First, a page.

Five Leaders Done In by Their Own Troops

Jeevan Sivasubramaniam Posted by Jeevan Sivasubramaniam, Managing Director, Editorial, Berrett-Koehler Publishers Inc.



Five Leaders Done In by Their Own Troops

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In Steven Snyder's latest book, he explores how leadership is a very challenging role that has no easy answers and a myriad of complexities and frustrations -- enough to test the most seasoned and hardy souls.

As a more entertaining but relevant look at the challenge of leadership, we compiled this list of five great military leaders who were killed by their own troops (the ultimate leadership challenge, we think, is to survive your own employees):

1. Captain Yevgeny Golikov
On June 13, 1905, the crew of the Russian cruiser Potemkin mutinied as a result of the poor quality of meat served on the ship. The Captain, whom many felt did not take the crew's demands seriously and treated them poorly, was seized by the mutineers and thrown overboard.

2. Nadir Shah
As the emperor of all lands occupied by the Persians in the early 18th century, Shah had defeated the Indians, Afghans, Mongols and even the Turks. However, he was known to be despotic and cruel and when his own military bodyguard murdered him in 1747, there was widespread approval of his fate.

3. Captain Pedro de Urzua
In 1559, Pedro de Urzua led an expedition of Spanish soldiers to the Amazon basin in search of the mythical golden city of El Dorado. After two years of searching, they were unable to discover any sign of the city and his men mutinied and killed him under the leadership of Lope de Aguirre.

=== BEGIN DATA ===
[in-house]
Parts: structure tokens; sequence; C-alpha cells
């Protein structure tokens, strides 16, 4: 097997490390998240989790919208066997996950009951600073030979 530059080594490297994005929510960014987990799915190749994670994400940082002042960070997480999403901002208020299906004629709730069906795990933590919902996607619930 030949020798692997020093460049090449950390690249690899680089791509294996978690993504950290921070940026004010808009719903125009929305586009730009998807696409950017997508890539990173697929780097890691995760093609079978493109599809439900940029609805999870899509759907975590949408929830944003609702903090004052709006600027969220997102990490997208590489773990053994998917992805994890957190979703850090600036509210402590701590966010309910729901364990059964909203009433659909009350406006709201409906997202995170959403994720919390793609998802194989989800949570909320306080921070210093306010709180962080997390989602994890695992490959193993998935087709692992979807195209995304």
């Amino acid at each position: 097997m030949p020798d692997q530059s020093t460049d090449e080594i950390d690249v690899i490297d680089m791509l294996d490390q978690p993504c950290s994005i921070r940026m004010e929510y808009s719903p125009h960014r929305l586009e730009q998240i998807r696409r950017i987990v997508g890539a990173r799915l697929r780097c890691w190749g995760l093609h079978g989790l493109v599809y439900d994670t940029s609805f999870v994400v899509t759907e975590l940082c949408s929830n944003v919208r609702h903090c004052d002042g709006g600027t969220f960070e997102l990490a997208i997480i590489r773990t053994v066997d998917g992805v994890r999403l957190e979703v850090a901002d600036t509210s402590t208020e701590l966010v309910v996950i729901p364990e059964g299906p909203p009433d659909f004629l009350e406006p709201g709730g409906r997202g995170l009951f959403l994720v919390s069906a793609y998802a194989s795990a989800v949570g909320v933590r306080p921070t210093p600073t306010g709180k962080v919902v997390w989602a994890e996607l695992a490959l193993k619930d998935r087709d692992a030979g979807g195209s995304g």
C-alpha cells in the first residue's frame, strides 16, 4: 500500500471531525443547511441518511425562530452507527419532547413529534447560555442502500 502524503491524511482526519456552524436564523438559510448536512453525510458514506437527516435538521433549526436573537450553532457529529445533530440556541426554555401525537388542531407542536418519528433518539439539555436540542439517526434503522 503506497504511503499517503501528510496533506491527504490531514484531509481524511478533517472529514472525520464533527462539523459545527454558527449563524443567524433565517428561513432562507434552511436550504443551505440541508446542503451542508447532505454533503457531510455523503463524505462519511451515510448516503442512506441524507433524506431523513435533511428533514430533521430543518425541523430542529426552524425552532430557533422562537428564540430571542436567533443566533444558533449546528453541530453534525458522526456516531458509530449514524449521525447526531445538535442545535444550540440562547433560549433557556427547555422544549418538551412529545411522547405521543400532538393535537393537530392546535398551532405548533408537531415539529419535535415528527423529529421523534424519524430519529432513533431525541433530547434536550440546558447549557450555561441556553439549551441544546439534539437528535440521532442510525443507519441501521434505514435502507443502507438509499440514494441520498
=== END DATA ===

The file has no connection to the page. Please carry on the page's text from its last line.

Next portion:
4. Colonel John Finnis
On May 10, 1857, John Finnis, at that time commander of the 11th Native Regiment of the British Indian Army in Meerut, India, was informed that his troops were occupying the main parade ground. Finnis mounted his horse, went to the parade ground, and delivered a harsh lecture to his troops about their supposed insubordination and insulted them. The Indian soldiers responded by shooting and killing him, thereby triggering the Sepoy Mutiny.

5. Captain Lashkevich
In Petrograd (now St. Petersburg) on March 12, 1917, Captain Lashkevich commanded his soldiers of the Volynsky Regiment to fire on street demonstrators. His troops refused, and when he pressed them further, they shot and killed him instead. This marked a critical point in the Russian Revolution because the Volynsky Regiment then became the first Russian military unit to turn against the state and join the revolutionary forces.

Moral of these stories: leadership can be deadly.